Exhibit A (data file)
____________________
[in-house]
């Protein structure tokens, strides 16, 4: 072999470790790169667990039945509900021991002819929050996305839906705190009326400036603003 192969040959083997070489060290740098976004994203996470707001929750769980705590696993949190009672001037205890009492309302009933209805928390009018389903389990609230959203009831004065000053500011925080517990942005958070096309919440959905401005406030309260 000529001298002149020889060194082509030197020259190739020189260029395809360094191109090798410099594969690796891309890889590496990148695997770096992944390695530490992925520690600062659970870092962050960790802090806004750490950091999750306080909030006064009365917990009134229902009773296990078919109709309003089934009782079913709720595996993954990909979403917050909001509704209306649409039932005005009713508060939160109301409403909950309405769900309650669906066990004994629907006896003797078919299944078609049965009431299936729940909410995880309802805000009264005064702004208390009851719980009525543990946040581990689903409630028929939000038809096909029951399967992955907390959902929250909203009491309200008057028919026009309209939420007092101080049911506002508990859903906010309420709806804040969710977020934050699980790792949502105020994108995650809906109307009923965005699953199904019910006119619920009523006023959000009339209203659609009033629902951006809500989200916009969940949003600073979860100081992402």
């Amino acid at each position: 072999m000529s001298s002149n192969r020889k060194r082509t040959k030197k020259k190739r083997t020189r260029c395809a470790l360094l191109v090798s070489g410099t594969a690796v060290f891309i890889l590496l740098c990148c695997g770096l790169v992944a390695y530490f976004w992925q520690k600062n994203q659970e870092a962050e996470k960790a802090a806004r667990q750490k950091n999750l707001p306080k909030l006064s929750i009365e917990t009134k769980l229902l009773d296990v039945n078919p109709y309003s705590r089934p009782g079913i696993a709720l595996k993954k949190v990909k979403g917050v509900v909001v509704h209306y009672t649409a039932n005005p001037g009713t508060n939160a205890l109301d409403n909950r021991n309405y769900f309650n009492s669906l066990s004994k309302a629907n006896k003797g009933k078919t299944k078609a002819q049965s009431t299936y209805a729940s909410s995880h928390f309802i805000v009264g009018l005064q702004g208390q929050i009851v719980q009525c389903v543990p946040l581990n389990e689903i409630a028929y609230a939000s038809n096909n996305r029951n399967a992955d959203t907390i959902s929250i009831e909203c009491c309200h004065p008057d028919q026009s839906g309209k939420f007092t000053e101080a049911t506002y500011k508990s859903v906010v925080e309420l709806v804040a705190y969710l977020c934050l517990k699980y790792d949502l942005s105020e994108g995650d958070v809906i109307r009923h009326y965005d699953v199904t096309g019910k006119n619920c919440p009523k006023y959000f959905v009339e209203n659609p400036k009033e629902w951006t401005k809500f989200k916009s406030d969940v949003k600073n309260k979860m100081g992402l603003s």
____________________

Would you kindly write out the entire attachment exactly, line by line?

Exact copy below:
[in-house]
């Protein structure tokens, strides 16, 4: 072999470790790169667990039945509900021991002819929050996305839906705190009326400036603003 192969040959083997070489060290740098976004994203996470707001929750769980705590696993949190009672001037205890009492309302009933209805928390009018389903389990609230959203009831004065000053500011925080517990942005958070096309919440959905401005406030309260 000529001298002149020889060194082509030197020259190739020189260029395809360094191109090798410099594969690796891309890889590496990148695997770096992944390695530490992925520690600062659970870092962050960790802090806004750490950091999750306080909030006064009365917990009134229902009773296990078919109709309003089934009782079913709720595996993954990909979403917050909001509704209306649409039932005005009713508060939160109301409403909950309405769900309650669906066990004994629907006896003797078919299944078609049965009431299936729940909410995880309802805000009264005064702004208390009851719980009525543990946040581990689903409630028929939000038809096909029951399967992955907390959902929250909203009491309200008057028919026009309209939420007092101080049911506002508990859903906010309420709806804040969710977020934050699980790792949502105020994108995650809906109307009923965005699953199904019910006119619920009523006023959000009339209203659609009033629902951006809500989200916009969940949003600073979860100081992402």
């Amino acid at each position: 072999m000529s001298s002149n192969r020889k060194r082509t040959k030197k020259k190739r083997t020189r260029c395809a470790l360094l191109v090798s070489g410099t594969a690796v060290f891309i890889l590496l740098c990148c695997g770096l790169v992944a390695y530490f976004w992925q520690k600062n994203q659970e870092a962050e996470k960790a802090a806004r667990q750490k950091n999750l707001p306080k909030l006064s929750i009365e917990t009134k769980l229902l009773d296990v039945n078919p109709y309003s705590r089934p009782g079913i696993a709720l595996k993954k949190v990909k979403g917050v509900v909001v509704h209306y009672t649409a039932n005005p001037g009713t508060n939160a205890l109301d409403n909950r021991n309405y769900f309650n009492s669906l066990s004994k309302a629907n006896k003797g009933k078919t299944k078609a002819q049965s009431t299936y209805a729940s909410s995880h928390f309802i805000v009264g009018l005064q702004g208390q929050i009851v719980q009525c389903v543990p946040l581990n389990e689903i409630a028929y609230a939000s038809n096909n996305r029951n399967a992955d959203t907390i959902s929250i009831e909203c009491c309200h004065p008057d028919q026009s839906g309209k939420f007092t000053e101080a049911t506002y500011k508990s859903v906010v925080e309420l709806v804040a705190y969710l977020c934050l517990k699980y790792d949502l942005s105020e994108g995650d958070v809906i109307r009923h009326y965005d699953v199904t096309g019910k006119n619920c919440p009523k006023y959000f959905v009339e209203n659609p400036k009033e629902w951006t401005k809500f989200k916009s406030d969940v949003k600073n309260k979860m100081g992402l603003s």